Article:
Adult Learning

Wednesday Bible Study 

Members gather on Wednesdays in the library to study the Bible. Rev. Suzanne leads the group in a greater understanding of scripture. We are a sharing, supportive, and caring group and encourage others to join us at 10 a.m. in the church library. We break in time for the 11:30 a.m. Midday Prayer service.

Mug & Muffin

This women’s group meets weekly to explore, through books, video and other sources, a variety of topics that apply to Christian life. We meet in the Church Library with our own cup and have tea; homemade scones are often supplied. Service projects include bringing breakfast donations for the food pantry and preparing the Lion’s Roar for mailing bi-monthly. Come and join the conversation.

2016 Current Programs

Friday Evening Bible Study, The study will encourage us to grow in our intimacy with God. Open to men and women, and bringing friends is encouraged. Fridays during the program year at 7:15 p.m. in the Library.

St. Mark’s Summer Reading

#JesusSentMe: Haiti


From the rector: 

We all know that summer is the perfect time to read a good book! As we prepare to launch a new mission partnership with HOPEH in Juampas, Haiti, I’ve compiled a list of four books about theology, Haiti, and the rewards and challenges of mission work. I hope you’ll consider reading one as preparation for our future work in Haiti. 


The books on this list are not the usual light summer beach reads. You may raise a few eyebrows if you bring them on vacation and read them poolside!  But prayerful reflection requires time and an unhurried pace, something summer days are good at providing. Take your time. Read, reflect, and inwardly digest. The ideas you encounter will offer a firm foundation for our growth in faith and in mission this fall.  ~ Suzanne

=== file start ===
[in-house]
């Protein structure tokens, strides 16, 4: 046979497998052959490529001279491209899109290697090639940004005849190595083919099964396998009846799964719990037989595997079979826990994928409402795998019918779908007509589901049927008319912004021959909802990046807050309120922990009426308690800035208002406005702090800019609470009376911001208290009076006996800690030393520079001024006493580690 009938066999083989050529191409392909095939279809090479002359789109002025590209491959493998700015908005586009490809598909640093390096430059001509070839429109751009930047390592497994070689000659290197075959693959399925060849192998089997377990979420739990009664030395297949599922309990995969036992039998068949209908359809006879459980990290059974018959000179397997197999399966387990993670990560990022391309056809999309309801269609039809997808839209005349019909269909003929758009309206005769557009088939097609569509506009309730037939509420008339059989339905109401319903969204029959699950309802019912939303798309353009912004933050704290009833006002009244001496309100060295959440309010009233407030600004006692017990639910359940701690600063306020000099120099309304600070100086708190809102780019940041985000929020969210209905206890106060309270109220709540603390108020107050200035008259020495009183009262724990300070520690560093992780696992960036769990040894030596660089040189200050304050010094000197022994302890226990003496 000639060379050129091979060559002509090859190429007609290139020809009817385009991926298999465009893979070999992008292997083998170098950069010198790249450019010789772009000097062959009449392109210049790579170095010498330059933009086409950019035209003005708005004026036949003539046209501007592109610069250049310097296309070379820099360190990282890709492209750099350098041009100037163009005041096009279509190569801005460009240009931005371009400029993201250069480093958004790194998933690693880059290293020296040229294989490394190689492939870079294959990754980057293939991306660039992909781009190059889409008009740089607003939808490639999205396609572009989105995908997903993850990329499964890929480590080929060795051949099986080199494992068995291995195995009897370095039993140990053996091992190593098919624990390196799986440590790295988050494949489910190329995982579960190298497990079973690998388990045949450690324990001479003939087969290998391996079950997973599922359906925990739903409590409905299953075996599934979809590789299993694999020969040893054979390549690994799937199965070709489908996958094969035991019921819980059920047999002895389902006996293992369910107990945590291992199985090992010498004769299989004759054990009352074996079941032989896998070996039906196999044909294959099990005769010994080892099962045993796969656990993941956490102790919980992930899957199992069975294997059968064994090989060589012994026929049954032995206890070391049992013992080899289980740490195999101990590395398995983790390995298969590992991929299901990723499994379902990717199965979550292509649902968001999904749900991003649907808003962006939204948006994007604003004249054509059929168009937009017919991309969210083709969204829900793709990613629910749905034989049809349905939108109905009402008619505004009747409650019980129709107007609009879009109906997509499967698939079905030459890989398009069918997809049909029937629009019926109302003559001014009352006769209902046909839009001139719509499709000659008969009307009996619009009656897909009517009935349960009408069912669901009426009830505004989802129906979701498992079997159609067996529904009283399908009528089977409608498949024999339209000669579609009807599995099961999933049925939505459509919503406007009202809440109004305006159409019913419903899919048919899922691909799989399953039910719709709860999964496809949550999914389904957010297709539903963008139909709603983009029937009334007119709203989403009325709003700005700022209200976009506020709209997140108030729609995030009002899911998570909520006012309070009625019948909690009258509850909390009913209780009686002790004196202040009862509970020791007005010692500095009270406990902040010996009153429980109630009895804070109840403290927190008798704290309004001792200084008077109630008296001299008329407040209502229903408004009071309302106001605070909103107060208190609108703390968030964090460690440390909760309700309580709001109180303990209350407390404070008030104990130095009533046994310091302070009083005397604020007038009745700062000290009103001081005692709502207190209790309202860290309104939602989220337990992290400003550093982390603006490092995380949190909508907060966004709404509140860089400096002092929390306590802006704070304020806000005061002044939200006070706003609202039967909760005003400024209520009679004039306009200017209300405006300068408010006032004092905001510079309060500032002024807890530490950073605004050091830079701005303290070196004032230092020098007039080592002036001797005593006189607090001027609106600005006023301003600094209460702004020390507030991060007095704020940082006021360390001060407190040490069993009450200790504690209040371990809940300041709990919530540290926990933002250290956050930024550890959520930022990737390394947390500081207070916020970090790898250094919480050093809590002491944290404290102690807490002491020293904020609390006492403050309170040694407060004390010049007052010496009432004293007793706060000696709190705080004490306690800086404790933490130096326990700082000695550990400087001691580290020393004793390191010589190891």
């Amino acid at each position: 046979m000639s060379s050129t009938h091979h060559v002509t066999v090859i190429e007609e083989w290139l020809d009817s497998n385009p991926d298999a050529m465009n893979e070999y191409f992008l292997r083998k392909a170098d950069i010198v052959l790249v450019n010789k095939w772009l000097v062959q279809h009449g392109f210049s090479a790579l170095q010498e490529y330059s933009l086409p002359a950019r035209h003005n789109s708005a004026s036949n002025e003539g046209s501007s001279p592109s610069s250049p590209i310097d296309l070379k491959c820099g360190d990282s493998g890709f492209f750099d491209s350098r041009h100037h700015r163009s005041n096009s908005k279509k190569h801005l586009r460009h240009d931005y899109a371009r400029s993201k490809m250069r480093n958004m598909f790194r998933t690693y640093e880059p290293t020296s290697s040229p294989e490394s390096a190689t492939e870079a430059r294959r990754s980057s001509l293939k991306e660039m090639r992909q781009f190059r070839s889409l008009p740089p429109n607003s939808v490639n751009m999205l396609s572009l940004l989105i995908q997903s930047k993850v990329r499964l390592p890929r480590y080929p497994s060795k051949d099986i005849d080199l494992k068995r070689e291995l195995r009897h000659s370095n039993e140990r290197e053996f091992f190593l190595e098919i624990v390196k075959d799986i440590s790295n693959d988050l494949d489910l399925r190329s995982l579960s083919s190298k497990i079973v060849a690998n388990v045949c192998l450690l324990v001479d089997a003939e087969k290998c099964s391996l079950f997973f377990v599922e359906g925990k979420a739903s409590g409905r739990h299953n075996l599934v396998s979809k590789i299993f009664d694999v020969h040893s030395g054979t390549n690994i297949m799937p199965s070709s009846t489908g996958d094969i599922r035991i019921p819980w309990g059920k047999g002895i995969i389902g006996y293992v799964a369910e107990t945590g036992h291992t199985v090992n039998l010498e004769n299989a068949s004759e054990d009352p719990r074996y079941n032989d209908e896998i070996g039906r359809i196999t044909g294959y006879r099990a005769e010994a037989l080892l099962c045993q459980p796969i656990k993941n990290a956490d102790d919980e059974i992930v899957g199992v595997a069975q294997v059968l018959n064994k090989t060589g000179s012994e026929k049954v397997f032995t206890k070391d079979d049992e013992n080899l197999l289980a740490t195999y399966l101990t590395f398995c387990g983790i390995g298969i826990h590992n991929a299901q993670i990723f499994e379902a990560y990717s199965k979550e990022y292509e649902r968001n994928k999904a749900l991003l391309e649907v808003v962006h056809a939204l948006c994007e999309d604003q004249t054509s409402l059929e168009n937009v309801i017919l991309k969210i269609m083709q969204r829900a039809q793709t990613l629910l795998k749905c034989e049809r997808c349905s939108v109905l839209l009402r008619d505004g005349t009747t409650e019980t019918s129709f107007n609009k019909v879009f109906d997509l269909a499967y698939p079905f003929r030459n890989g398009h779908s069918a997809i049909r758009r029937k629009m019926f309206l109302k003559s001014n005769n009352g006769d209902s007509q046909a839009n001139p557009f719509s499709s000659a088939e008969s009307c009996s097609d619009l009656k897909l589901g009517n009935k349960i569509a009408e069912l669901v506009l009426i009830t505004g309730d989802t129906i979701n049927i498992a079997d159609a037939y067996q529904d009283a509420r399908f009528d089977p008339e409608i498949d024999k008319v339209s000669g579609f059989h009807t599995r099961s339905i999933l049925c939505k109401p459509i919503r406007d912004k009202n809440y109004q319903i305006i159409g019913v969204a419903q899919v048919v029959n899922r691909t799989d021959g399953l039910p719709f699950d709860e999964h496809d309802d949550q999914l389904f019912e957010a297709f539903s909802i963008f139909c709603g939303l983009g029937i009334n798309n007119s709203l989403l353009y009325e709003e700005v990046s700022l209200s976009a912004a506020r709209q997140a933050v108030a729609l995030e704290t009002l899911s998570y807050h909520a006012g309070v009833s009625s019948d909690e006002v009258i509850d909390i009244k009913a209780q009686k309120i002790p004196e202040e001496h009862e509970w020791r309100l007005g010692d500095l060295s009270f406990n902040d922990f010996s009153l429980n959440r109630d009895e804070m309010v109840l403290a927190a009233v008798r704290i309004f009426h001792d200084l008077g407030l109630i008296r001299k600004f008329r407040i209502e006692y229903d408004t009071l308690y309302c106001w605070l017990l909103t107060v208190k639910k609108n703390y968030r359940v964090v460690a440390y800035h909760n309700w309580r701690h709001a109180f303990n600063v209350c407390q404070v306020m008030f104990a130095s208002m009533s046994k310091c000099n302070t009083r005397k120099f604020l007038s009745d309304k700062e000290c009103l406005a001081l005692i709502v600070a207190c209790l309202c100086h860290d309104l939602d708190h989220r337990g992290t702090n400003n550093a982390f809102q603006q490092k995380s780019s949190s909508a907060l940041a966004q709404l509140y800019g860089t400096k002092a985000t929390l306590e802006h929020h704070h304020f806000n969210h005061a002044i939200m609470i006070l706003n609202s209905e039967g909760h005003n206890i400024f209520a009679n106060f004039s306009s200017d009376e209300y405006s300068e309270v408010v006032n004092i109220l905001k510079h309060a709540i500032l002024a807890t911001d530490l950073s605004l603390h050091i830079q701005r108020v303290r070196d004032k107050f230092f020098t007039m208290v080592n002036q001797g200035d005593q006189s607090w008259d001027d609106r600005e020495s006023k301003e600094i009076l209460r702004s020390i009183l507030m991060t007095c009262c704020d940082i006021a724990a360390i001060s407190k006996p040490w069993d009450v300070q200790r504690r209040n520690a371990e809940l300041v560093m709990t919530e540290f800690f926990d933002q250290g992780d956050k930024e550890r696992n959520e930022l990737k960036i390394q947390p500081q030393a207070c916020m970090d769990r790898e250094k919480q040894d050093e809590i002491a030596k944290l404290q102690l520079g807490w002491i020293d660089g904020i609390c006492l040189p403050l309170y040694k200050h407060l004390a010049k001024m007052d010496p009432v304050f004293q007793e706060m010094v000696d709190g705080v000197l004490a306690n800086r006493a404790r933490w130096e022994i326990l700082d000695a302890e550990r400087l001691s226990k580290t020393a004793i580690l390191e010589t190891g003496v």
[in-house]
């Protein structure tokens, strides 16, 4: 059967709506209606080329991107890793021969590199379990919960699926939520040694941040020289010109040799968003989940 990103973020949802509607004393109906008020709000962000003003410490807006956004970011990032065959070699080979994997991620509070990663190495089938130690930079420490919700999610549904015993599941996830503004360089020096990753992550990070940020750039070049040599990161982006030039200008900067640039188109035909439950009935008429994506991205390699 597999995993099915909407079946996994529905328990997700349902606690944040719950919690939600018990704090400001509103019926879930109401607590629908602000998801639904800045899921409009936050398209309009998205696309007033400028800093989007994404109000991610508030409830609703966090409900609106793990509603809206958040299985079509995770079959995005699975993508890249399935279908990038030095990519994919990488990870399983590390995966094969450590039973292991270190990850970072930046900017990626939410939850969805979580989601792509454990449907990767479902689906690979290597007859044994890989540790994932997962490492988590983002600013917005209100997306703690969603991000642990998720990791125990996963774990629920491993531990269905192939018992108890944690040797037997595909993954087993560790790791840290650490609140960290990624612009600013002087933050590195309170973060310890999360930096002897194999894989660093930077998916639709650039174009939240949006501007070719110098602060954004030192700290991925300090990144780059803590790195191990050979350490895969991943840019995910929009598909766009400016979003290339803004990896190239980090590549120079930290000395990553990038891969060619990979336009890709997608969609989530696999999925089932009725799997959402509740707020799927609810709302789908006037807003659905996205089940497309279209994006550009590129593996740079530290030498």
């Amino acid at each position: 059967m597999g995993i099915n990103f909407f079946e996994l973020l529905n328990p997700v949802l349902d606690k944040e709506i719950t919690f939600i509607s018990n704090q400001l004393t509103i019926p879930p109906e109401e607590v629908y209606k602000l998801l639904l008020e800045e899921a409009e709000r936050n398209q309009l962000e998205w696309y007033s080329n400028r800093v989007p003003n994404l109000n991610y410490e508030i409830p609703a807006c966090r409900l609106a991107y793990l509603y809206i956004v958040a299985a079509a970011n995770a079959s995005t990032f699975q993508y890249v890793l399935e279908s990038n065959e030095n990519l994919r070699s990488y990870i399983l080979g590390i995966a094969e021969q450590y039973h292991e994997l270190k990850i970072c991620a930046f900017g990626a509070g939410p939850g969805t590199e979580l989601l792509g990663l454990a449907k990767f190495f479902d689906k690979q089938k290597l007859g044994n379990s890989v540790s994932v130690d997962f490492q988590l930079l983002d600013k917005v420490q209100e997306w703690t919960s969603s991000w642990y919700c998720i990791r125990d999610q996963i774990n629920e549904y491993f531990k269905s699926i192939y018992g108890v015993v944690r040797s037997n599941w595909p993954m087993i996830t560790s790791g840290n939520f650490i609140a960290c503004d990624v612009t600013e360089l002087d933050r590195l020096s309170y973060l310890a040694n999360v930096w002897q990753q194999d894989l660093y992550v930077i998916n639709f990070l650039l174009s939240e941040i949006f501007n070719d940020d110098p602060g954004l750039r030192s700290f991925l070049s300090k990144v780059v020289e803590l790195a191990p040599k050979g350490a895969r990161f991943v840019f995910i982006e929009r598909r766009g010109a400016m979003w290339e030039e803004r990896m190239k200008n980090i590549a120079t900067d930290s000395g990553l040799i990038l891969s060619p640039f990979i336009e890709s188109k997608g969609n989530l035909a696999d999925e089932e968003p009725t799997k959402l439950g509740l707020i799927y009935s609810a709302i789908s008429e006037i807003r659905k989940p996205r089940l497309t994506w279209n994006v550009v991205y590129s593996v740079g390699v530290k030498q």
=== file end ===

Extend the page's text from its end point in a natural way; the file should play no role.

Mountains Beyond Mountains: The Quest of Dr. Paul Farmer, A Man Who Would Cure the World, by Tracy Kidder.  (Reading level: High school.)

From amazon.com’s summary: “In medical school, Paul Farmer found his life’s calling: to cure infectious diseases and to bring the lifesaving tools of modern medicine to those who need them most. Kidder’s magnificent account takes us from Harvard to Haiti, Peru, Cuba, and Russia as Farmer changes minds and practices through his dedication to the philosophy that “the only real nation is humanity.” At the heart of this book is the example of a life based on hope and on an understanding of the truth of the Haitian proverb “Beyond mountains there are mountains”–as you solve one problem, another problem presents itself, and so you go on and try to solve that one too.This compelling and inspiring book, now in a deluxe paperback edition, shows how one person can work wonders. In Mountains Beyond Mountains, Pulitzer Prize—winning author Tracy Kidder tells the true story of a gifted man who loves the world and has set out to do all he can to cure it.”


Toxic Charity: How the Church Hurts Those They Help and How to Reverse It, by Robert D. Lupton.